There’s an irony in "boom" boxes. A “boomy” bass in a mix is generally not a good thing. What were "ghetto blasters" designed to do? Well, they weren't designed to achieve the highest quality of sound. They were designed to play at a volume loud enough to claim territory and defeat the enemy.
Setting up “sends” and “returns” is a matter of routing, determining which submix goes through which effect. One submix might not need the master reverb added, so it’s routed differently. There is some debate over using mono and stereo sends. It’s a matter of choice and depends on the quality of the reverb.
Routing the sends through different effects like delay or flanger is a delicate art. The effect is heard when the track is solo’ed, but becomes a part of the blend when heard in the full mix. Yet, it did the job of creating space. Which tracks or submixes get sent to which effects is a matter of experimentation, with the goal of creating a space for each instrument, the vocals, the rhythm, the backup vocals, etc.
All the “returns” are returned to the master stereo output. Being able to dedicate a mixing console channel for returns offers greater flexibility and control, especially with EQ’ing. Some effects get lost when mixed with others or when a master effect like reverb is applied. Plus, there is the advantage of controlling the effect through the console rather than the effect unit itself. Next is finding a wet/dry balance as well as panning locations.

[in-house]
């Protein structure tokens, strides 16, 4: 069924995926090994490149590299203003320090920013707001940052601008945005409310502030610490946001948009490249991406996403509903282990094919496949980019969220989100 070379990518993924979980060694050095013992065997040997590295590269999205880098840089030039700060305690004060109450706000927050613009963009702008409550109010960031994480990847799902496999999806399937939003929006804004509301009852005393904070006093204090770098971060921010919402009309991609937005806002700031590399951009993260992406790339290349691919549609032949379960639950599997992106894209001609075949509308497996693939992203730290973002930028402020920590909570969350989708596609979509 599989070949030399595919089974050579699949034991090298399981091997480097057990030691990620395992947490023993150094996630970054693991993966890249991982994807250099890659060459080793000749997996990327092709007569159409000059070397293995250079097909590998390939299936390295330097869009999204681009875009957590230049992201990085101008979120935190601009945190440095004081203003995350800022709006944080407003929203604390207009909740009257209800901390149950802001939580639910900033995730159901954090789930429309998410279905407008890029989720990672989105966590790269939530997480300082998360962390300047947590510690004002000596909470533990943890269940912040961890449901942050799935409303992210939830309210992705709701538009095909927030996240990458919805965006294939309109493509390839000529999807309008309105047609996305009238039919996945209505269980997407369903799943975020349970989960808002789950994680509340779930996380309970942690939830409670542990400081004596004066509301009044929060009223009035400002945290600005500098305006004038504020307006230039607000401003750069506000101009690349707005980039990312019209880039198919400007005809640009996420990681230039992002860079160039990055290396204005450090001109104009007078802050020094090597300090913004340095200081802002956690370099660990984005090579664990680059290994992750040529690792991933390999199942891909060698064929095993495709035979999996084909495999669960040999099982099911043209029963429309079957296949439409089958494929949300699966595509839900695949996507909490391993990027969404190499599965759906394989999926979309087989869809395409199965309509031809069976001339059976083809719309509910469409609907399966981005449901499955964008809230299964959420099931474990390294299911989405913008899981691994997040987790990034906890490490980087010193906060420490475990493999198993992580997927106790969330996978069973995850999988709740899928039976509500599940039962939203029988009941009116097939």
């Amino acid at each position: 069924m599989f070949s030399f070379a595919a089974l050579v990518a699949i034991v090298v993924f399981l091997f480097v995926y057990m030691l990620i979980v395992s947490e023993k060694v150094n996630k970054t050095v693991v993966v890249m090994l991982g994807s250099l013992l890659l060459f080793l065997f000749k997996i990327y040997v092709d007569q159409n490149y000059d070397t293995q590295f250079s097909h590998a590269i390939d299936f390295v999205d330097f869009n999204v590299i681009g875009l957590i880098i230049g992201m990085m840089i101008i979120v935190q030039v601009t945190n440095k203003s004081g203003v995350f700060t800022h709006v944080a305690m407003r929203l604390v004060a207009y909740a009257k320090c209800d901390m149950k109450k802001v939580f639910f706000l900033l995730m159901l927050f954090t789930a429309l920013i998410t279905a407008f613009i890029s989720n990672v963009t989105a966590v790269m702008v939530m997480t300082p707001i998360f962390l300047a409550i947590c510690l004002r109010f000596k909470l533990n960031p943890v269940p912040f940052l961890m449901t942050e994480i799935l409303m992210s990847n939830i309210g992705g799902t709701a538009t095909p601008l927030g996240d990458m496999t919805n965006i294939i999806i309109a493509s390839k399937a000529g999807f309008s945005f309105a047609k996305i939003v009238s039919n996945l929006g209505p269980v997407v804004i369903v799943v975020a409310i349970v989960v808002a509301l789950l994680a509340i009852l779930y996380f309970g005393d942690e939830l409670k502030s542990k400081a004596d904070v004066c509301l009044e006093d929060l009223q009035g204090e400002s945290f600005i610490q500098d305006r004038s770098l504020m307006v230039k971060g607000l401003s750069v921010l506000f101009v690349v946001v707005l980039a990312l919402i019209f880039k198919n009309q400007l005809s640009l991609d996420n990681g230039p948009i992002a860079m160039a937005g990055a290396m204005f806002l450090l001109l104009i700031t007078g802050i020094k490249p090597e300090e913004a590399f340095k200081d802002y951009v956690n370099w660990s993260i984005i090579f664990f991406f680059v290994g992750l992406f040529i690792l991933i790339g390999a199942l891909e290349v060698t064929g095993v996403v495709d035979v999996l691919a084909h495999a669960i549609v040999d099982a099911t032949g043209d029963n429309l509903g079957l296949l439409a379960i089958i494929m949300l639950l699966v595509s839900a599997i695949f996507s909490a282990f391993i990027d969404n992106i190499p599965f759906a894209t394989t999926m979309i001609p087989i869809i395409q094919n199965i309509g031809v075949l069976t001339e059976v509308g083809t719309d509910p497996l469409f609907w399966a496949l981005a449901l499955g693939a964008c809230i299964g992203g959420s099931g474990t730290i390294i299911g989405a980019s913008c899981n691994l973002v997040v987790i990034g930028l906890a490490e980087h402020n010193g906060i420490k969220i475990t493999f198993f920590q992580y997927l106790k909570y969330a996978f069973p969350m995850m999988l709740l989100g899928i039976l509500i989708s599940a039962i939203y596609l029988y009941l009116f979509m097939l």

Setting up routing schemes can get pretty complex. Instruments are plugged into the main console. From there, they can be routed in myriad ways, through submixes, F/X units, compressors and a number of other auxiliary returns and sends.
Eventually it all comes together in a master stereo out. The final result is then further mastered in a mastering house.
Spatial considerations are important. Each instrument occupies it's own “space” within the stereo or surround field. This is accomplished through effects, usually reverb. Panning alone is not sufficient to establish space. Effects must be used judiciously to avoid a “wash out” or mudiness.
Some mixers like to use a slew of reverbs rather than just one to allow for a variety of perspectives. Following this is the master reverb. There is also debate over mono versus stereo signals used for both sends and returns.
Effects heard on solo'ed tracks are often lost in the full mix. Even though they can't be heard, they are still “sensed” in terms of the overall spatial effect. Another way to describe space is putting an “air” around instruments. Some engineers use a variety of techniques to achieve this spatial quality. They use different effects depending on whether its separating guitars from keyboards, or background vocals from the main vocals.
It's a delicate balance between the effects used on individual tracks and the master effects used in the master stereo out. Effects units offer their own wet/dry balances, which can be further routed and balanced through the console. Equalization is used to further shape how effects are used, as well as panning both effects and tracks (channels).
The order in which tracks are mixed varies from engineer to engineer. Some start with percussion, others start with vocals.
[ Current Articles | Archives ]